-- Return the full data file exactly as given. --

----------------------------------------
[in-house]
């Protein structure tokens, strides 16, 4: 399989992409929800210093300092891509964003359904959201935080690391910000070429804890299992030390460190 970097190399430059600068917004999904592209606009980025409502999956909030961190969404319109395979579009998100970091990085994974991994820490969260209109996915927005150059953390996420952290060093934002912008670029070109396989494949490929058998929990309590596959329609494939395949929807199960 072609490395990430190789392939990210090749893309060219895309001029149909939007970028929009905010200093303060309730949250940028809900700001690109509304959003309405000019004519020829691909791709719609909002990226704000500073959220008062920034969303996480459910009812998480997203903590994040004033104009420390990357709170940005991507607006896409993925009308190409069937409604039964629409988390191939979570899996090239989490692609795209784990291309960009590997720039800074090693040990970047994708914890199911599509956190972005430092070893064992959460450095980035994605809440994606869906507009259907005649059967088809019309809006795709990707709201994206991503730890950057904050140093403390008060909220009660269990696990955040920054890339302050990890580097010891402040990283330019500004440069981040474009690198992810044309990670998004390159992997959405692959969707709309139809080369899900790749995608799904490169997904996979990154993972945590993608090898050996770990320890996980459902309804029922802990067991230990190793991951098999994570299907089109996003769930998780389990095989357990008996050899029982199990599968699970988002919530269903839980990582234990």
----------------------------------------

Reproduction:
[in-house]
């Protein structure tokens, strides 16, 4: 399989992409929800210093300092891509964003359904959201935080690391910000070429804890299992030390460190 970097190399430059600068917004999904592209606009980025409502999956909030961190969404319109395979579009998100970091990085994974991994820490969260209109996915927005150059953390996420952290060093934002912008670029070109396989494949490929058998929990309590596959329609494939395949929807199960 072609490395990430190789392939990210090749893309060219895309001029149909939007970028929009905010200093303060309730949250940028809900700001690109509304959003309405000019004519020829691909791709719609909002990226704000500073959220008062920034969303996480459910009812998480997203903590994040004033104009420390990357709170940005991507607006896409993925009308190409069937409604039964629409988390191939979570899996090239989490692609795209784990291309960009590997720039800074090693040990970047994708914890199911599509956190972005430092070893064992959460450095980035994605809440994606869906507009259907005649059967088809019309809006795709990707709201994206991503730890950057904050140093403390008060909220009660269990696990955040920054890339302050990890580097010891402040990283330019500004440069981040474009690198992810044309990670998004390159992997959405692959969707709309139809080369899900790749995608799904490169997904996979990154993972945590993608090898050996770990320890996980459902309804029922802990067991230990190793991951098999994570299907089109996003769930998780389990095989357990008996050899029982199990599968699970988002919530269903839980990582234990």